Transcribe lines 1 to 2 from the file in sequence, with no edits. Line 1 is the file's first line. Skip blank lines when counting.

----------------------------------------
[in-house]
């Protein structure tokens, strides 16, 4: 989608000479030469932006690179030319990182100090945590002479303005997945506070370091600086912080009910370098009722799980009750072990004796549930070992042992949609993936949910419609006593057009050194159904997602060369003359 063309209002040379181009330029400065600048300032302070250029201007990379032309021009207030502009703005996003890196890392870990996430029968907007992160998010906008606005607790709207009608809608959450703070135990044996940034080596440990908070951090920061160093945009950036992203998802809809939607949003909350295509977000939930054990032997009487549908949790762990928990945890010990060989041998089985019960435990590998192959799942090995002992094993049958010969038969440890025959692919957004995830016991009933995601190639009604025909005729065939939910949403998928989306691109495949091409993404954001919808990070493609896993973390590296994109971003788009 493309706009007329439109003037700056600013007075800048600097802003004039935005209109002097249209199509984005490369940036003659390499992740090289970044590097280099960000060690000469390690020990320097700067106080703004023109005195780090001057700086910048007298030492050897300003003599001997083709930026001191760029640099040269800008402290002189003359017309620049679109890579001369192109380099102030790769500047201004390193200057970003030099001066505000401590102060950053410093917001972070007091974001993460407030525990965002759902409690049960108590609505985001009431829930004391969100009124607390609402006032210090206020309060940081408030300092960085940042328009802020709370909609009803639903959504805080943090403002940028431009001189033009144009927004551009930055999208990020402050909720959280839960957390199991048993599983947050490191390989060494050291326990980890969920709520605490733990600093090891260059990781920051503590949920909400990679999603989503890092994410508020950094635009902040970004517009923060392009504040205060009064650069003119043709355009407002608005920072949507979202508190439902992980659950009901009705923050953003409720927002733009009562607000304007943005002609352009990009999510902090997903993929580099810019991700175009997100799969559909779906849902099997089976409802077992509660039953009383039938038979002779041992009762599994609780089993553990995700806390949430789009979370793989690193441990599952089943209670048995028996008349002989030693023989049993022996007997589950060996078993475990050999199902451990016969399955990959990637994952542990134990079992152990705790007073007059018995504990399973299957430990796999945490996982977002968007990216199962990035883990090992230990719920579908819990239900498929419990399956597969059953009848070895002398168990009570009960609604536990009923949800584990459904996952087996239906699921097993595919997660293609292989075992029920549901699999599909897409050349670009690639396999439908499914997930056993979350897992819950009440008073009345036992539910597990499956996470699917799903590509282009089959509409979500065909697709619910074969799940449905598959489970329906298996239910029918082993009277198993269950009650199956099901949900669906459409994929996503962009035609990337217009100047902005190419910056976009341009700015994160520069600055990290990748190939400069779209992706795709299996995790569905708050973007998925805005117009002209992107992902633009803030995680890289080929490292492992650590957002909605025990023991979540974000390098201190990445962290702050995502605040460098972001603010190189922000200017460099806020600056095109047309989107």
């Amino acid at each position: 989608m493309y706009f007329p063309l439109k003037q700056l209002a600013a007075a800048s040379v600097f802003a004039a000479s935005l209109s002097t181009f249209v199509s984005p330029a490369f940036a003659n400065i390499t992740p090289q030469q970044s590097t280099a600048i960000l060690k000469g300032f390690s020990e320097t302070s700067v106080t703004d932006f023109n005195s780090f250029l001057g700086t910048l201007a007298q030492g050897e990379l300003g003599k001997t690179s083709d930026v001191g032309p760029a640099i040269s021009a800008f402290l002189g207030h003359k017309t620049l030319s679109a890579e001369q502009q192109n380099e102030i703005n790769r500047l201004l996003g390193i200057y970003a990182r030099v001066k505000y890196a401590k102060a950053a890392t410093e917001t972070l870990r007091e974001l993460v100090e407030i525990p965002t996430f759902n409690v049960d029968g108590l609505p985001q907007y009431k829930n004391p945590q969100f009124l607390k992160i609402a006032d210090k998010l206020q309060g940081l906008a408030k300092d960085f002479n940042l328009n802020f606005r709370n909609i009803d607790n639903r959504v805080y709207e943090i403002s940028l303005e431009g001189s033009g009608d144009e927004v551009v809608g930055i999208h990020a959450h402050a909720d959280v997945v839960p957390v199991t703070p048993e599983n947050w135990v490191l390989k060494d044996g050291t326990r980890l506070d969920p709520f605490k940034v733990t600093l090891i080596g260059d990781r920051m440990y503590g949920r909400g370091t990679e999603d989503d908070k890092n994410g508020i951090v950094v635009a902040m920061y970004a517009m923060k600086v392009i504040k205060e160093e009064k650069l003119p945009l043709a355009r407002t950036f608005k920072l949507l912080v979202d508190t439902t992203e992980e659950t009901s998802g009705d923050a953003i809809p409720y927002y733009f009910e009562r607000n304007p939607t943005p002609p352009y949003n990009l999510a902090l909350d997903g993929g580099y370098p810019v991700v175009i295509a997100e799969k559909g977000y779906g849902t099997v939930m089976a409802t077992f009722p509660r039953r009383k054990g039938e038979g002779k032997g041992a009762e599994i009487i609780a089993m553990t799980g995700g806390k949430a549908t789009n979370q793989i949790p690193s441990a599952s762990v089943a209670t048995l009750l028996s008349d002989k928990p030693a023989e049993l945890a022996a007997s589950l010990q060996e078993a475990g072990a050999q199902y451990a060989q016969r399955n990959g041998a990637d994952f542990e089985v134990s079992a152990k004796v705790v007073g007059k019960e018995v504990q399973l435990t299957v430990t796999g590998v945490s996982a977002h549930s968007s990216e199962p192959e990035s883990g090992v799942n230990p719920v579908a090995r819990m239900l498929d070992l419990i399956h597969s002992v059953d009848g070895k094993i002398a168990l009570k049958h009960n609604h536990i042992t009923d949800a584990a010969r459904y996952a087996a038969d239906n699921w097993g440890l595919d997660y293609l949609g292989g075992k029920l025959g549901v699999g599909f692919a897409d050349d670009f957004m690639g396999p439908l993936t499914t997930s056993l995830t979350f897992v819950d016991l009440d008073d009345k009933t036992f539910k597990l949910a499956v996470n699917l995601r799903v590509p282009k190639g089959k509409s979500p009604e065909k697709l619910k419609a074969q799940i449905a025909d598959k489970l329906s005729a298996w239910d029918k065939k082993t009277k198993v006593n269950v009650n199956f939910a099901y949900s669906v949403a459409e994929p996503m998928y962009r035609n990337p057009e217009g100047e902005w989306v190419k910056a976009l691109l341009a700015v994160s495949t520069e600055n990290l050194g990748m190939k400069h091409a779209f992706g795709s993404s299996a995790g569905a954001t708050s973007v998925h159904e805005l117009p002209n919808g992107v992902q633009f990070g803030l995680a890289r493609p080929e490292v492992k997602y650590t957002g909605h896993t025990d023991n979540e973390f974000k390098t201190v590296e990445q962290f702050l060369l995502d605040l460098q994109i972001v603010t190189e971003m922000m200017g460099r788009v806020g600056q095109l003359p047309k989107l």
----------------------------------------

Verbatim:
[in-house]
């Protein structure tokens, strides 16, 4: 989608000479030469932006690179030319990182100090945590002479303005997945506070370091600086912080009910370098009722799980009750072990004796549930070992042992949609993936949910419609006593057009050194159904997602060369003359 063309209002040379181009330029400065600048300032302070250029201007990379032309021009207030502009703005996003890196890392870990996430029968907007992160998010906008606005607790709207009608809608959450703070135990044996940034080596440990908070951090920061160093945009950036992203998802809809939607949003909350295509977000939930054990032997009487549908949790762990928990945890010990060989041998089985019960435990590998192959799942090995002992094993049958010969038969440890025959692919957004995830016991009933995601190639009604025909005729065939939910949403998928989306691109495949091409993404954001919808990070493609896993973390590296994109971003788009 493309706009007329439109003037700056600013007075800048600097802003004039935005209109002097249209199509984005490369940036003659390499992740090289970044590097280099960000060690000469390690020990320097700067106080703004023109005195780090001057700086910048007298030492050897300003003599001997083709930026001191760029640099040269800008402290002189003359017309620049679109890579001369192109380099102030790769500047201004390193200057970003030099001066505000401590102060950053410093917001972070007091974001993460407030525990965002759902409690049960108590609505985001009431829930004391969100009124607390609402006032210090206020309060940081408030300092960085940042328009802020709370909609009803639903959504805080943090403002940028431009001189033009144009927004551009930055999208990020402050909720959280839960957390199991048993599983947050490191390989060494050291326990980890969920709520605490733990600093090891260059990781920051503590949920909400990679999603989503890092994410508020950094635009902040970004517009923060392009504040205060009064650069003119043709355009407002608005920072949507979202508190439902992980659950009901009705923050953003409720927002733009009562607000304007943005002609352009990009999510902090997903993929580099810019991700175009997100799969559909779906849902099997089976409802077992509660039953009383039938038979002779041992009762599994609780089993553990995700806390949430789009979370793989690193441990599952089943209670048995028996008349002989030693023989049993022996007997589950060996078993475990050999199902451990016969399955990959990637994952542990134990079992152990705790007073007059018995504990399973299957430990796999945490996982977002968007990216199962990035883990090992230990719920579908819990239900498929419990399956597969059953009848070895002398168990009570009960609604536990009923949800584990459904996952087996239906699921097993595919997660293609292989075992029920549901699999599909897409050349670009690639396999439908499914997930056993979350897992819950009440008073009345036992539910597990499956996470699917799903590509282009089959509409979500065909697709619910074969799940449905598959489970329906298996239910029918082993009277198993269950009650199956099901949900669906459409994929996503962009035609990337217009100047902005190419910056976009341009700015994160520069600055990290990748190939400069779209992706795709299996995790569905708050973007998925805005117009002209992107992902633009803030995680890289080929490292492992650590957002909605025990023991979540974000390098201190990445962290702050995502605040460098972001603010190189922000200017460099806020600056095109047309989107």